• Watson

Szechuan Faves

Updated: Oct 29, 2018

If you think you are a foodie, you gotta try Szechuan food! They are often known as "the spicy Chinese food", but not all Szechuan dishes are. Actually they don't have to be spicy at all to be tasty!

Szechuan Chicken Drumsticks with Rice and Vegetables

The soul of authentic Szechuan food is an authentic Szechuan chili paste. It is widely used in Szechuan cuisine, such as salad, stew, and stir-fry. Chili paste is spicy AND salty, so be very mindful when using this paste. You may not need to add any extra salt at all! If you don't care for spicy food too much, then just add a tiny bit of the paste, it'll add some complexity to the dish, and makes it more interesting. If you remember from our very first few recipes we actually used this paste in a Tofu dish that has a Chinese-Mexican-Californian fusion flair.

The Chuan Lao Hui Broadbean Paste

You can find many brands of Szechuan chili paste, but our favorite is this one: the Chuan Lao Hui (川老汇)Pixian (郫县)Broadbean (豆瓣)Paste (酱). Now "Pixian" is the place famous for making the best Szechuan chili paste, kinda like Champagne and Burgundy for wine, and it is now often associated with this particular type of chili paste.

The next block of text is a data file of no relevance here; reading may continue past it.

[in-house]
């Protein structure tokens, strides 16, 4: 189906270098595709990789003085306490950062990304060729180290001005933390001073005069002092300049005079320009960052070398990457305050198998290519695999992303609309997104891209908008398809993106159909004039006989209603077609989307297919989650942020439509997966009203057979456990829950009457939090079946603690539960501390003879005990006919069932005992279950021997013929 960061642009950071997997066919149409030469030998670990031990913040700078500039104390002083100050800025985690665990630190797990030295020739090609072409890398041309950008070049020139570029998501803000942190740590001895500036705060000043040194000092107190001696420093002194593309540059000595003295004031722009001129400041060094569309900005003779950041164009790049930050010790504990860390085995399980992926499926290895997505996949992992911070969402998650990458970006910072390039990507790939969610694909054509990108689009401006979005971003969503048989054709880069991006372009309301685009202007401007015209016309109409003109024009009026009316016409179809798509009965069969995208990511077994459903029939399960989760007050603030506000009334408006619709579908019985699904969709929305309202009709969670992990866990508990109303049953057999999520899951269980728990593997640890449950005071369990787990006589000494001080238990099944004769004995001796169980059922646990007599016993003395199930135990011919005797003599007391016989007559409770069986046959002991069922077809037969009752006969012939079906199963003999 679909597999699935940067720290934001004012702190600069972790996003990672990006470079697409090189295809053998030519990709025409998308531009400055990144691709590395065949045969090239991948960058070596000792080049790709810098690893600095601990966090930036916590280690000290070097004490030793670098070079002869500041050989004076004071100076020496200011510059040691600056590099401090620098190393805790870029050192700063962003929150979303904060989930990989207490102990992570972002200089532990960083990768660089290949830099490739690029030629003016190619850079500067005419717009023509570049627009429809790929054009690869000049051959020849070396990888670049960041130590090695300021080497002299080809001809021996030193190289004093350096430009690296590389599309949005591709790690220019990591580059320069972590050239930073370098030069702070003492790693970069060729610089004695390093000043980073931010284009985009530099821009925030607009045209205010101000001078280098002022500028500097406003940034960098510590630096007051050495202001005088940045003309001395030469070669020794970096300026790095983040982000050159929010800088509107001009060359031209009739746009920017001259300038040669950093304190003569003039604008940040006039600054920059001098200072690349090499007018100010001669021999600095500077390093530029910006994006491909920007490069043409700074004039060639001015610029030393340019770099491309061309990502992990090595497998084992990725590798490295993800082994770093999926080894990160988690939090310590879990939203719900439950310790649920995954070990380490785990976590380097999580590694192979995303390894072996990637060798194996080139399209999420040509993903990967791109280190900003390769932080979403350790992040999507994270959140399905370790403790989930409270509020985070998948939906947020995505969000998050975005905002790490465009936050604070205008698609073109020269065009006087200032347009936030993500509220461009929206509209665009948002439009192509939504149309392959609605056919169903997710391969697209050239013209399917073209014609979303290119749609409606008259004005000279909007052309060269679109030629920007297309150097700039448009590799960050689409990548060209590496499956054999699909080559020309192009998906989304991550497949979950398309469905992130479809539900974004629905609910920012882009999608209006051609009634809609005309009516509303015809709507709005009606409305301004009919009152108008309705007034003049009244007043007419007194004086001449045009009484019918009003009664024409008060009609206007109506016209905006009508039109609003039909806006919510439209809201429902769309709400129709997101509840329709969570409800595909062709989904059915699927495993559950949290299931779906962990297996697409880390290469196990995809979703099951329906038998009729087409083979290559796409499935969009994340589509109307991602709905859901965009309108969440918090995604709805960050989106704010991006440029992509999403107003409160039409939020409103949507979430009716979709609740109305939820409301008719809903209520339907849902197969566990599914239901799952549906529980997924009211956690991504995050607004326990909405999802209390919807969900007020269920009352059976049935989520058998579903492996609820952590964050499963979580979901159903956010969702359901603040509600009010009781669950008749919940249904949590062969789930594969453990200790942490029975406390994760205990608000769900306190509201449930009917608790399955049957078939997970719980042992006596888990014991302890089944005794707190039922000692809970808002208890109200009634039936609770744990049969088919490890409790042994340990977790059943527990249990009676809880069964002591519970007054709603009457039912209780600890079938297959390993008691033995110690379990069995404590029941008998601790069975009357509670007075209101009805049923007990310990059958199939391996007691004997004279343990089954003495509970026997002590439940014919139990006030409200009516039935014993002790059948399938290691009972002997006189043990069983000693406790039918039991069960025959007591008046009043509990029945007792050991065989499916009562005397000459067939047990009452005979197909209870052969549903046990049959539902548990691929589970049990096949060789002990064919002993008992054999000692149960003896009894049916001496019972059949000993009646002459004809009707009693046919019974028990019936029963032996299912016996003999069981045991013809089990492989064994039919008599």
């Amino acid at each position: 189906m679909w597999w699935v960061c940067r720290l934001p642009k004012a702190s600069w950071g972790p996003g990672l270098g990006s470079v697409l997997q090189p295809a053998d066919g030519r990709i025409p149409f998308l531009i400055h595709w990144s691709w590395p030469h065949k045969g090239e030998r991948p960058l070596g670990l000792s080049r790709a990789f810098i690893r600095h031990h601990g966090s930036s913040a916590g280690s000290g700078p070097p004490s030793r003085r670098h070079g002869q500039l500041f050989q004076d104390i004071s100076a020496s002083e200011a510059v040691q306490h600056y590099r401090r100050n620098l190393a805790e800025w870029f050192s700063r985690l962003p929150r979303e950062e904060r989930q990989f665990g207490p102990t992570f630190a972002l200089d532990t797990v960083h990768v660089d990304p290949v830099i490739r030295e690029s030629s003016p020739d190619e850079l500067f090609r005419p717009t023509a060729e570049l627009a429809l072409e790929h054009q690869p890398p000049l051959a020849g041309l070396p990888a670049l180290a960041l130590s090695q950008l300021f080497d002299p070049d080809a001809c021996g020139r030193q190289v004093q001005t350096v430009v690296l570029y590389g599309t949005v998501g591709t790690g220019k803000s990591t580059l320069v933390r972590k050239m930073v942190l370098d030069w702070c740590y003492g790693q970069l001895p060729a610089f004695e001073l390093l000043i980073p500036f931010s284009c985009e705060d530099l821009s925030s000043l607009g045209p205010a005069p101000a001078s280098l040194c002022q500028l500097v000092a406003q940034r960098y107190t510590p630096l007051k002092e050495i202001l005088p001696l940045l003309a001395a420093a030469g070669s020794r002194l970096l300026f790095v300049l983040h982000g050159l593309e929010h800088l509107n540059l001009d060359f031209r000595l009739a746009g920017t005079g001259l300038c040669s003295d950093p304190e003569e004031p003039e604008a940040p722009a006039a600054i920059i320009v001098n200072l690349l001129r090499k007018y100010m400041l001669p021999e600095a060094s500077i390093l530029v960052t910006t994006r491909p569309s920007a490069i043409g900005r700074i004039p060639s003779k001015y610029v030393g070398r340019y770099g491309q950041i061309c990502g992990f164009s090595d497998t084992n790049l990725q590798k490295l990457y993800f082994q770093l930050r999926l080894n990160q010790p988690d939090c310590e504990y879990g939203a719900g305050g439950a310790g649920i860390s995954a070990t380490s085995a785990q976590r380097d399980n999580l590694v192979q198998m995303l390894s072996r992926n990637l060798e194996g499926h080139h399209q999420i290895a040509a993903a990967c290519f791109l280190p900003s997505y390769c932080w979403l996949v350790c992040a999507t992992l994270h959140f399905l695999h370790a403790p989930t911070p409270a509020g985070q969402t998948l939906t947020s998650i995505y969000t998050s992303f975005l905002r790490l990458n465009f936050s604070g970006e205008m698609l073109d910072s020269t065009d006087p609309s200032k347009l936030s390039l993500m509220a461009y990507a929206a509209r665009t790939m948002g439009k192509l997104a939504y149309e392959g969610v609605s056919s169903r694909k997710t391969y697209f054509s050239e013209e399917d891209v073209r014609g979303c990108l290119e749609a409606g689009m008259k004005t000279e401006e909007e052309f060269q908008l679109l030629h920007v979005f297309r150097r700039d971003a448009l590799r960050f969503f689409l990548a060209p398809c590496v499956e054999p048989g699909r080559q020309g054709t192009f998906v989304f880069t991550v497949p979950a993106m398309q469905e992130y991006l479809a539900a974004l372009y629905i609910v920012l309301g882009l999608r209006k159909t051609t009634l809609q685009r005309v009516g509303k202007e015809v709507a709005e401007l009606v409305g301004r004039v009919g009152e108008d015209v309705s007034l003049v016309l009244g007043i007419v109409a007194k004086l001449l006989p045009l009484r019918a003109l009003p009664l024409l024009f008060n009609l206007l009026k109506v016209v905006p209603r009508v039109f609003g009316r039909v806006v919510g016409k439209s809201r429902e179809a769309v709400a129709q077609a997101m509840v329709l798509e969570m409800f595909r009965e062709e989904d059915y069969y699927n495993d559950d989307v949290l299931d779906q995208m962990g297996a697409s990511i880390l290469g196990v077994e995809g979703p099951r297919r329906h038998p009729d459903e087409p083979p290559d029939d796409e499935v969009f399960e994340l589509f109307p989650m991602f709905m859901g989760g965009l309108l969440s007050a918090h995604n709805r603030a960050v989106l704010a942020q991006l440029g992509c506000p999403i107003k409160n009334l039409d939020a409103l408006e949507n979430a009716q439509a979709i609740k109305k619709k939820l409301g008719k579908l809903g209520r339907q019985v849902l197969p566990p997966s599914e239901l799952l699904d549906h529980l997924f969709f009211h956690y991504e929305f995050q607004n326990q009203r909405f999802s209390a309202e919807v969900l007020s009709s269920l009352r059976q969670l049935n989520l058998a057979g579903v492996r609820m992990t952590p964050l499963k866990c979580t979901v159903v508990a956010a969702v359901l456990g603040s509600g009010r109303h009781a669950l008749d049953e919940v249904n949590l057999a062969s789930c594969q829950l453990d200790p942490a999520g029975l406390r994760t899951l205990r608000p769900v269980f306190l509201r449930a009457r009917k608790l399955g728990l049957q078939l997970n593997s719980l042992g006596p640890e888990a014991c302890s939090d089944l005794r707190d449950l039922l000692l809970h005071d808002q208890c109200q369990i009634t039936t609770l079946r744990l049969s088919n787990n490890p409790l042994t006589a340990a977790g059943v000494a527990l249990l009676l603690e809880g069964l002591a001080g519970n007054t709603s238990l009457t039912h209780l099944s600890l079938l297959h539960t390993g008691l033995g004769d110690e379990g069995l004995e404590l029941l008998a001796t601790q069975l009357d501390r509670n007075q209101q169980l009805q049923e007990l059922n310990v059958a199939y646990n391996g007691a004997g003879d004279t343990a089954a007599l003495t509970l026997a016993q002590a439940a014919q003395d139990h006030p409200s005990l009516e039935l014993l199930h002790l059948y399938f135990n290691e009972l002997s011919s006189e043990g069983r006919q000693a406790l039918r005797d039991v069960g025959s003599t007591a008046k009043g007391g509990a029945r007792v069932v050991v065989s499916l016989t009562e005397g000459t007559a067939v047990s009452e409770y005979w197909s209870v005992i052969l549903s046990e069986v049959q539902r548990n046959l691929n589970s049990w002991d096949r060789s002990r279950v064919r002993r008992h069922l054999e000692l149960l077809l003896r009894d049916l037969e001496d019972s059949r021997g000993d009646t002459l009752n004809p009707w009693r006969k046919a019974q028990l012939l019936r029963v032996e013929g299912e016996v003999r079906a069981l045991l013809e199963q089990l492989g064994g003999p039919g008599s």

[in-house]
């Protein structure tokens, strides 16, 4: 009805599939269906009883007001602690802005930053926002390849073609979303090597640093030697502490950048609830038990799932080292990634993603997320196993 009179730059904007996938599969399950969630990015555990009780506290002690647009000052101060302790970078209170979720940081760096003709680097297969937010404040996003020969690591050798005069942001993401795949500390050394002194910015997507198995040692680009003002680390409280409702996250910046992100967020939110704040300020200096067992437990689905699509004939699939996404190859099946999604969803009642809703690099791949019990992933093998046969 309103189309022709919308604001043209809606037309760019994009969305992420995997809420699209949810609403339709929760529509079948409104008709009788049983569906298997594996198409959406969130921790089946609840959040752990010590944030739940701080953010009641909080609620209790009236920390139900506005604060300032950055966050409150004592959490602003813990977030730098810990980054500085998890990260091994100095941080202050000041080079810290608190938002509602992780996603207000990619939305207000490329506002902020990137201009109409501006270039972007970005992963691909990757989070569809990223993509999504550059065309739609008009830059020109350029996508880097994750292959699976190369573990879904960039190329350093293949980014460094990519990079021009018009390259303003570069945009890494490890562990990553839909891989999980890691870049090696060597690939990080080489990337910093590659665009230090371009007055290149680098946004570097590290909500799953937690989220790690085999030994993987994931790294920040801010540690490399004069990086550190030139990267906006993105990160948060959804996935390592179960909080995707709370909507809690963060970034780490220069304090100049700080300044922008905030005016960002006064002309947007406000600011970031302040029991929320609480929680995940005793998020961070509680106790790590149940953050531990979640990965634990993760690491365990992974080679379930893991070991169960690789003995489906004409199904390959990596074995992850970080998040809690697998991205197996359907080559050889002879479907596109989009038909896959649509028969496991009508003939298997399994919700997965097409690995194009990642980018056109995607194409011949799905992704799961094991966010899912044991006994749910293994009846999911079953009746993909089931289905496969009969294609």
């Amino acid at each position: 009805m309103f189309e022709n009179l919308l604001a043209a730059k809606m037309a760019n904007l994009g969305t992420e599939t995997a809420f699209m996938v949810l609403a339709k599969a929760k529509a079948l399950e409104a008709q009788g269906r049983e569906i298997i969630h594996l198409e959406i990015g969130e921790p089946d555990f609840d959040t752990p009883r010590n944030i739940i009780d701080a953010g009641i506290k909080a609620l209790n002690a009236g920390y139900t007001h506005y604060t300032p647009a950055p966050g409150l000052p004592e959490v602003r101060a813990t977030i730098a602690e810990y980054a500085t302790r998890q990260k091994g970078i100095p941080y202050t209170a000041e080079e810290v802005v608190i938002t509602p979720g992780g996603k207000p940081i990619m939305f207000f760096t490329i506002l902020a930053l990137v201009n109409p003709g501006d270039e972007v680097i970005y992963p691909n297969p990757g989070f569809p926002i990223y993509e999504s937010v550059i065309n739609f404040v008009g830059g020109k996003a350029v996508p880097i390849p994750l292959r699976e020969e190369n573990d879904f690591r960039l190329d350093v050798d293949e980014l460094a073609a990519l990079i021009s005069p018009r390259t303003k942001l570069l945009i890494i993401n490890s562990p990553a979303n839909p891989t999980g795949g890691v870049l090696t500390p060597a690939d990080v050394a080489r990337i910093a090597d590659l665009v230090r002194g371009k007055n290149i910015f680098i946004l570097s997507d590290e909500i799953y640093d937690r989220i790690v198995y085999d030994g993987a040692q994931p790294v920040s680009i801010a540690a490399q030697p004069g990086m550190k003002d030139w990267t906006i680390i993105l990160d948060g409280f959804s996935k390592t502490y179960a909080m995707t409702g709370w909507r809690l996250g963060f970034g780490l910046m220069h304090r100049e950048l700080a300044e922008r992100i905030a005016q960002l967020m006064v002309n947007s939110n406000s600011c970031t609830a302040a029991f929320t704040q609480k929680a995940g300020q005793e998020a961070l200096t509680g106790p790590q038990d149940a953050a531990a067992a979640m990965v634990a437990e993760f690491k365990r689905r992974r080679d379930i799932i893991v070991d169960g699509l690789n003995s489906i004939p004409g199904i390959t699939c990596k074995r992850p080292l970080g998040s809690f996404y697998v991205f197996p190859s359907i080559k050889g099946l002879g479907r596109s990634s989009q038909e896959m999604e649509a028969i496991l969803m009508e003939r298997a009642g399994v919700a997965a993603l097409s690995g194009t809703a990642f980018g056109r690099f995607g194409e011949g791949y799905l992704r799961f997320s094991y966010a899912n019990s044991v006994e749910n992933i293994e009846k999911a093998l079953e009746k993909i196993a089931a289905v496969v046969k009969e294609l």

So here is what we made last night:

Szechuan Chicken Drumsticks


  • Chicken drumsticks, 10 (~ 2 Lb)

  • Ginger root, 4 or 5 slices

  • Green onion, 3 stalks

  • Garlic, 2 or 3 cloves

  • Szechuan chili paste, 1~2 tbsp (based on personal taste)

  • Cooking oil, 2 tablespoons

  • Salt, 1~2 teaspoons

  • Sugar, preferably brown sugar to add color, 2 tablespoons

  • Water, 2 cups


  1. Boil a pot of water, and put in the chicken drumsticks, when it boils again, turn off heat, drain water, rinse the drumsticks with cold water and pat dry.

  2. In a dutch oven, heat 2 tbsp oil, put in the ginger root, green onions, and garlic, cook for 1 minute; then put in the Szechuan chili paste, use a spatula to gently break it apart and mix with the oil.

  3. Use a pair of tongs to gently put in the chicken drumsticks, turn the heat down to medium, cook for about 2 minutes, then flip the drumsticks to the other side, and cook for another 2 minutes; add 2 cups of water, 2 tablespoons of sugar, and 1~2 tsp of salt (salt to taste).

  4. When it boils, turn the heat down to low and simmer for about 20 minutes; flip the drumsticks every 5 minutes; turn up the heat to high and cook for another 2~3 minutes so the sauce thickens up.

  5. Plate the drumsticks, get some rice, and veggie, and...DIG IN!

Watson's notes:

You can use this recipe to cook different kinds of proteins including: fish, tofu, sliced beef or pork, etc. For example, we made Szechuan fish and tofu the other night with a whole fish (head on, yeah).

Szechuan Fish and Tofu

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